The Intelligent Patient's Guide to the Doctor-Patient Relationship: Learning How to Talk So Your Doctor Will Listen

Barbara Korsch, Author, Caroline Harding, With Oxford University Press, USA $25 (304p) ISBN 978-0-19-510264-2
Relationships between doctors and patients have always been somewhat addled. The doctors are in a position of power; the patients are often anxious and struggling to understand what they're being told. With the growth of HMOs, getting the most out of one's relationship with the physician has become both more problematic and more crucial. Korsch, a professor at the Southern California School of Medicine, uses transcripts of actual medical visits to demonstrate how communication often breaks down, then analyzes how the breakdown could have been avoided. She shows patients how to prioritize their concerns (don't complain to the doctor about parking), phrase their comments assertively (yet not aggressively) and insist on clear answers. Being assertive is key to surviving a hospital stay, too, and Korsch offers recommendations on everything from admissions to getting the nurses on your side. She also tells what to do and not to do when your child is the patient. Korsch urges patients to have realistic expectations of the doctor-patient encounter, explaining that feeling is often trained out of doctors by an educational process that values competence above sensitivity. As for managed care, she observes that whatever the system, it's still individual relationships that matter most. (Oct.)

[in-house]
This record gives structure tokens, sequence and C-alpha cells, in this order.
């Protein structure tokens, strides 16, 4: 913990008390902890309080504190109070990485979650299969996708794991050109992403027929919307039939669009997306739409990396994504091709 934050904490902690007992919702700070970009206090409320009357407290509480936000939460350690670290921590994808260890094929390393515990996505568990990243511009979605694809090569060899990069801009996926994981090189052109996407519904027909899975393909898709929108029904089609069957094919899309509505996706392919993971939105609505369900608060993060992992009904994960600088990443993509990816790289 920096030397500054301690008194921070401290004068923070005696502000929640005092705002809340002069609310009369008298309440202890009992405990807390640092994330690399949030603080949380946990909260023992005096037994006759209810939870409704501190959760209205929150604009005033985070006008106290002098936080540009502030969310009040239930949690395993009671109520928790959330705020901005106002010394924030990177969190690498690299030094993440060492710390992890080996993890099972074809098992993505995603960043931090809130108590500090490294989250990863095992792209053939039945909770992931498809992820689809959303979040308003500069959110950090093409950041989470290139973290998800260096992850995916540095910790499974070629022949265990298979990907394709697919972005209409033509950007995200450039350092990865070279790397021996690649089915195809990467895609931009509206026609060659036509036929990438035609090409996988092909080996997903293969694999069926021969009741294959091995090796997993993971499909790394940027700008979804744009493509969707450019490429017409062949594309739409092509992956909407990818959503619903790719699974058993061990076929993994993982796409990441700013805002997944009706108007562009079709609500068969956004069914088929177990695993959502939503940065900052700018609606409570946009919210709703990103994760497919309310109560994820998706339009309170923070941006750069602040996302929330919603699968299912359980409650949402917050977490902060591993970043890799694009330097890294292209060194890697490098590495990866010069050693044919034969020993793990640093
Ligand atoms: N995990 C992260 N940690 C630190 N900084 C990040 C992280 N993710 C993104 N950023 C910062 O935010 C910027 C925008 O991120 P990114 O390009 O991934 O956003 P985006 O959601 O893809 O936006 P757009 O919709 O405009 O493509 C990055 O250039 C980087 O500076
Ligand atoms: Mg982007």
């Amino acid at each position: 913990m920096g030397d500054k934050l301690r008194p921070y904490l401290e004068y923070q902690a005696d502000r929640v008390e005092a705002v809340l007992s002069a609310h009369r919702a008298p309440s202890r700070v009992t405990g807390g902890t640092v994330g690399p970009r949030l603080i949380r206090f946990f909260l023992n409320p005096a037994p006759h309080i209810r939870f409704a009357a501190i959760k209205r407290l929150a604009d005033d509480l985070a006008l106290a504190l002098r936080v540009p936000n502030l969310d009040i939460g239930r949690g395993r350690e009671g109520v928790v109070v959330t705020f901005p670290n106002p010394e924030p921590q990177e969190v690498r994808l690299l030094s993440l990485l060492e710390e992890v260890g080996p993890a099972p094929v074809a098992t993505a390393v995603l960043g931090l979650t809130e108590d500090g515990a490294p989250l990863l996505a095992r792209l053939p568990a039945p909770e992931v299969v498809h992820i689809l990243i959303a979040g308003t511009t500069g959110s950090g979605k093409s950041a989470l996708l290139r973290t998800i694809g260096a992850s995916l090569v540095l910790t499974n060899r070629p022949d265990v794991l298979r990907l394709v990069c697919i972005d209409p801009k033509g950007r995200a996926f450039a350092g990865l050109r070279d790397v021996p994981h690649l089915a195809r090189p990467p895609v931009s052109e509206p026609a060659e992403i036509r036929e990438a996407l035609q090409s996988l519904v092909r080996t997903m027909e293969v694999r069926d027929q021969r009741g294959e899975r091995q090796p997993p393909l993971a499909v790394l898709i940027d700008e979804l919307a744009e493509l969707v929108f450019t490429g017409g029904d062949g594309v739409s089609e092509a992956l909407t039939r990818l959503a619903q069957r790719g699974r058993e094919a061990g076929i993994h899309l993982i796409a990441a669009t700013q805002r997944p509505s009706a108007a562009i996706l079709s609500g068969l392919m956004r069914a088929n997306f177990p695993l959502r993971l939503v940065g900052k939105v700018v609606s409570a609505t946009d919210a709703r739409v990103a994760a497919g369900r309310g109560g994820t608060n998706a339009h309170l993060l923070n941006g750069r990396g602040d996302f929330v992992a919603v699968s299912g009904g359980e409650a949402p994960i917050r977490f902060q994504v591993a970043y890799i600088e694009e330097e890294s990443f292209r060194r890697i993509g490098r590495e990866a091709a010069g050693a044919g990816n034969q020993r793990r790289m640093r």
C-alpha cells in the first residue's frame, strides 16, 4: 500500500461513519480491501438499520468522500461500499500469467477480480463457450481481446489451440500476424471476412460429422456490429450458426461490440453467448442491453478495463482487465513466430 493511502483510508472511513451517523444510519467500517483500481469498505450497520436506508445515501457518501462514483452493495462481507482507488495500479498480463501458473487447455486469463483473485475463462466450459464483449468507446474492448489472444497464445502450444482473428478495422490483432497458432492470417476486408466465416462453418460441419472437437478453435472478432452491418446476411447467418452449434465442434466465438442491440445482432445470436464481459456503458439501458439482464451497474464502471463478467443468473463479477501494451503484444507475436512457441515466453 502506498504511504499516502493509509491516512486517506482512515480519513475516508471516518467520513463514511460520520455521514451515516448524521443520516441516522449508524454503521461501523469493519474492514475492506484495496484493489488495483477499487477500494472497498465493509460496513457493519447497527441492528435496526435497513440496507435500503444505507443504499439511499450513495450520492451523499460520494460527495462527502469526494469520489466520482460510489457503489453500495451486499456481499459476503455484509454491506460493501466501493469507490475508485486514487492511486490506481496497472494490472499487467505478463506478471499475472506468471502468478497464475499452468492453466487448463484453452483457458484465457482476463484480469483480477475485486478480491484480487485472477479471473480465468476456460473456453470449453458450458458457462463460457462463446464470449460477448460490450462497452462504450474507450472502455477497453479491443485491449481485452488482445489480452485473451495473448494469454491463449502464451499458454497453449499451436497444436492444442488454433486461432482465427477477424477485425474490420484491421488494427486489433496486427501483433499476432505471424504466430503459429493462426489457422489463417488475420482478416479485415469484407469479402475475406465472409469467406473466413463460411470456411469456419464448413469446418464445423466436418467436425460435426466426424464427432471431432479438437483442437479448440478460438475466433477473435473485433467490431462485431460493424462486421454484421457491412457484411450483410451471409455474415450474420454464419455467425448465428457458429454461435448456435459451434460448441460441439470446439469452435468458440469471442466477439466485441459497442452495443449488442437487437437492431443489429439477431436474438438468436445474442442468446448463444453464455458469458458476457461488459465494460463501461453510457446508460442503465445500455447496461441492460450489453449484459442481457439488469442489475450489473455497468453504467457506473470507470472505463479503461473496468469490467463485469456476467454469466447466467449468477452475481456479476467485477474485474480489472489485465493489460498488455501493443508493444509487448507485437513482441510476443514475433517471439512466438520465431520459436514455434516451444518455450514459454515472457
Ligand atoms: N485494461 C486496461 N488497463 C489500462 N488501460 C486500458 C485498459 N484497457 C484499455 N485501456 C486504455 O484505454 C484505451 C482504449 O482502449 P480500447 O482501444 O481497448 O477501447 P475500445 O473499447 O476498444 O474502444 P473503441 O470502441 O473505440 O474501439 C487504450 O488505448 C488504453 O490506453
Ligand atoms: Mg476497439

Reviewed on: 09/29/1997
Release date: 10/01/1997
Genre: Nonfiction
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